8 ChatGPT Prompts to Streamline Your Writing

By Halley Bondy March 29th, 2023

Content creator Eduard Fastovski is fascinated by ChatGPT. Whether he’s writing blogs, YouTube video scripts, or even code, Fastovski is hooked on the generative AI technology.

While the output is too erratic for full-on blog posts or major writing projects, he mostly uses the engine for ideas. “I’ve seen ChatGPT called ‘a calculator for words,’ and I really like this definition,” Fastovski said. “You have to provide the facts. Otherwise, it will make stuff up.”

While media outlets debate the ethics and evolution of ChatGPT, many freelance writers like Fastovski are already tinkering with the tool daily. The AI can’t reliably conduct original research yet, but it can generate titles, keywords, social posts, and more based on written prompts plugged in by the user.

“I’ve seen ChatGPT called ‘a calculator for words,’ and I really like this definition.”

Creating useful ChatGPT prompts, a practice called “prompt engineering,” requires a different skill set than actual writing. Generative AI technology is still limited and ever-shifting, and early adopters like Fastovski are only just starting to come up with consistently high-performing prompts. “I don’t think anyone has mastered ChatGPT yet, and it’s constantly being updated,” he said. “It could be completely different in a month.”

For the time being, below are a few useful ChatGPT prompts for writers to experiment with.

1. “Do not start writing yet,” and “Do you understand?”

It helps to wrangle the AI before you do any actual writing. Bloggers can “prime” ChatGPT with a conversation about their project, according to Fastovski. For example: “I’m a fashion blogger and I need your help writing a blog post. The topic is New York Fashion Week. This post should be helpful for people who are interested in the spring Christian Dior line. Do not start writing yet. Do you understand?”

chatgpt prompts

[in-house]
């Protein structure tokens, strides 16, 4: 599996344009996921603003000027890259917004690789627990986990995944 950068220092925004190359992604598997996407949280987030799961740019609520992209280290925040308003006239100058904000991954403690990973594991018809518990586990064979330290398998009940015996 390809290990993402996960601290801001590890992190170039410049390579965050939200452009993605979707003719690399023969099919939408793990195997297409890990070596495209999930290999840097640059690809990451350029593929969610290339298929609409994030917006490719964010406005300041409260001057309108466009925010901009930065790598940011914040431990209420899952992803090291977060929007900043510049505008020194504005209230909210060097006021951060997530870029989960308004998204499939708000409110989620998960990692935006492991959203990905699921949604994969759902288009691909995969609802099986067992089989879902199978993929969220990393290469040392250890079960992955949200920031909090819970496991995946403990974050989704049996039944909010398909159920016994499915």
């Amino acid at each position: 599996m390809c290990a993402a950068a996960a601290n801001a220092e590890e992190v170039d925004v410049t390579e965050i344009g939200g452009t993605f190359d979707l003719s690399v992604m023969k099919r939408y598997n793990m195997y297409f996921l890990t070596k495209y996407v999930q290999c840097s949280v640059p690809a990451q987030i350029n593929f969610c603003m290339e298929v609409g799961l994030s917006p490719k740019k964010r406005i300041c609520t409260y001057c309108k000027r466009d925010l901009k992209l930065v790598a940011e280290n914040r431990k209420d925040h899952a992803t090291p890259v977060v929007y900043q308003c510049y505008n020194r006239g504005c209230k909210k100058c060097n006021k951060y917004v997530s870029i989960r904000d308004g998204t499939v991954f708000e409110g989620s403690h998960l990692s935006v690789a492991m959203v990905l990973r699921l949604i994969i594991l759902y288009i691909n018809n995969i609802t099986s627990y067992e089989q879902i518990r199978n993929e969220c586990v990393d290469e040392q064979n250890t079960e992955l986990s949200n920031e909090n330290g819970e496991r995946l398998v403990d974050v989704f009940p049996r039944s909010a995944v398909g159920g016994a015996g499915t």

Equipped with this information and these simple prompts, the tool will learn before it creates any output. The AI will also remember this information for future questions.

2. “Write an introduction based on the bullet points below.”

If you tell ChatGPT to write a whole blog post on the spring Christian Dior line at Fashion Week, it’s probably not going to come out great. Without the right input, ChatGPT is not an expert on niche topics or current events.

“You must bring subject matter expertise to every ChatGPT session,” said Shelly Palmer, who uses the AI writing tools ChatGPT, Notion, and Bing Chat every day in his communications and writing. “The program makes stuff up, and you need to know when it’s doing so.”

Fastovski suggested writing out a list of bullet points that you want the blog to touch upon, then typing the prompt: “Write an introduction based on the bullet points below.”

The bullet-point tactic can be used for each subsequent section of the blog or article.

3. “Please ask me all of the questions you need to help me write this article.”

ChatGPT isn’t just there to take orders. It can also ask questions.

Palmer suggested the prompt, “Please ask me all of the questions you need to help me write this blog post.” “Blog post” could also be more specific, like “introduction” or “conclusion.”